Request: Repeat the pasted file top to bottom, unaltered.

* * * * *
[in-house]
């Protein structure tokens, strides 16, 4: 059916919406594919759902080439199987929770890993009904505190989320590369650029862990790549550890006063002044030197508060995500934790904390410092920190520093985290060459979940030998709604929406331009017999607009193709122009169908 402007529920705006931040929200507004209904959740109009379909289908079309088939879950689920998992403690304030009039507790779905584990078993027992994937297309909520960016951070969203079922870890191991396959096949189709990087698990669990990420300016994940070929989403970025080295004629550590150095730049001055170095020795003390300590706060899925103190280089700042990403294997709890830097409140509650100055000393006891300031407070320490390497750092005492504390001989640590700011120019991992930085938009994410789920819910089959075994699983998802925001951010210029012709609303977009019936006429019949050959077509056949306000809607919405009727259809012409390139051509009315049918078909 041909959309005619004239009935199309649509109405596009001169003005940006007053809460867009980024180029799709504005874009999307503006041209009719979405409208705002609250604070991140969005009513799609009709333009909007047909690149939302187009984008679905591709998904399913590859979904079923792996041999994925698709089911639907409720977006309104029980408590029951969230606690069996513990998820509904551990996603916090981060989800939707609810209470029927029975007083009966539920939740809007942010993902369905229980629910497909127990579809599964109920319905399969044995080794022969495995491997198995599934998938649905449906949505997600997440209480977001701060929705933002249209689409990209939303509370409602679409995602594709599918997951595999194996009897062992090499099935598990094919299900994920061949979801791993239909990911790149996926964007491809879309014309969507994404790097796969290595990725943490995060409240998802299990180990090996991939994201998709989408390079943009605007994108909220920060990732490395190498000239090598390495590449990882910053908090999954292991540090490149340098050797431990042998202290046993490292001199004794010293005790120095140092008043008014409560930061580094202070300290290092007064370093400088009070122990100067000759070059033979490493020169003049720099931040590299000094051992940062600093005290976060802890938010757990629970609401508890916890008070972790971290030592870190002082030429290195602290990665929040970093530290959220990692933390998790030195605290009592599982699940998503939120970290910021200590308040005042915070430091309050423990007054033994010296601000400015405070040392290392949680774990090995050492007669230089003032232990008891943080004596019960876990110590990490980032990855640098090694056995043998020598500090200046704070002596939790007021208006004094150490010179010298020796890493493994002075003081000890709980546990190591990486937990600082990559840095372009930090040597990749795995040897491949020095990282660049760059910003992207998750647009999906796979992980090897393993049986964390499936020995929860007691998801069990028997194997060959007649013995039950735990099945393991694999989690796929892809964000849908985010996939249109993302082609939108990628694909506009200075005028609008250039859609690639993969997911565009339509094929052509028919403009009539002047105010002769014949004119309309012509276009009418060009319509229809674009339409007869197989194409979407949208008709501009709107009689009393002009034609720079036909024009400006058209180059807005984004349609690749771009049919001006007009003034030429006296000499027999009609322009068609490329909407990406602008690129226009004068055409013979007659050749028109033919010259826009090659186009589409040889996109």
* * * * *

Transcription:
[in-house]
């Protein structure tokens, strides 16, 4: 059916919406594919759902080439199987929770890993009904505190989320590369650029862990790549550890006063002044030197508060995500934790904390410092920190520093985290060459979940030998709604929406331009017999607009193709122009169908 402007529920705006931040929200507004209904959740109009379909289908079309088939879950689920998992403690304030009039507790779905584990078993027992994937297309909520960016951070969203079922870890191991396959096949189709990087698990669990990420300016994940070929989403970025080295004629550590150095730049001055170095020795003390300590706060899925103190280089700042990403294997709890830097409140509650100055000393006891300031407070320490390497750092005492504390001989640590700011120019991992930085938009994410789920819910089959075994699983998802925001951010210029012709609303977009019936006429019949050959077509056949306000809607919405009727259809012409390139051509009315049918078909 041909959309005619004239009935199309649509109405596009001169003005940006007053809460867009980024180029799709504005874009999307503006041209009719979405409208705002609250604070991140969005009513799609009709333009909007047909690149939302187009984008679905591709998904399913590859979904079923792996041999994925698709089911639907409720977006309104029980408590029951969230606690069996513990998820509904551990996603916090981060989800939707609810209470029927029975007083009966539920939740809007942010993902369905229980629910497909127990579809599964109920319905399969044995080794022969495995491997198995599934998938649905449906949505997600997440209480977001701060929705933002249209689409990209939303509370409602679409995602594709599918997951595999194996009897062992090499099935598990094919299900994920061949979801791993239909990911790149996926964007491809879309014309969507994404790097796969290595990725943490995060409240998802299990180990090996991939994201998709989408390079943009605007994108909220920060990732490395190498000239090598390495590449990882910053908090999954292991540090490149340098050797431990042998202290046993490292001199004794010293005790120095140092008043008014409560930061580094202070300290290092007064370093400088009070122990100067000759070059033979490493020169003049720099931040590299000094051992940062600093005290976060802890938010757990629970609401508890916890008070972790971290030592870190002082030429290195602290990665929040970093530290959220990692933390998790030195605290009592599982699940998503939120970290910021200590308040005042915070430091309050423990007054033994010296601000400015405070040392290392949680774990090995050492007669230089003032232990008891943080004596019960876990110590990490980032990855640098090694056995043998020598500090200046704070002596939790007021208006004094150490010179010298020796890493493994002075003081000890709980546990190591990486937990600082990559840095372009930090040597990749795995040897491949020095990282660049760059910003992207998750647009999906796979992980090897393993049986964390499936020995929860007691998801069990028997194997060959007649013995039950735990099945393991694999989690796929892809964000849908985010996939249109993302082609939108990628694909506009200075005028609008250039859609690639993969997911565009339509094929052509028919403009009539002047105010002769014949004119309309012509276009009418060009319509229809674009339409007869197989194409979407949208008709501009709107009689009393002009034609720079036909024009400006058209180059807005984004349609690749771009049919001006007009003034030429006296000499027999009609322009068609490329909407990406602008690129226009004068055409013979007659050749028109033919010259826009090659186009589409040889996109």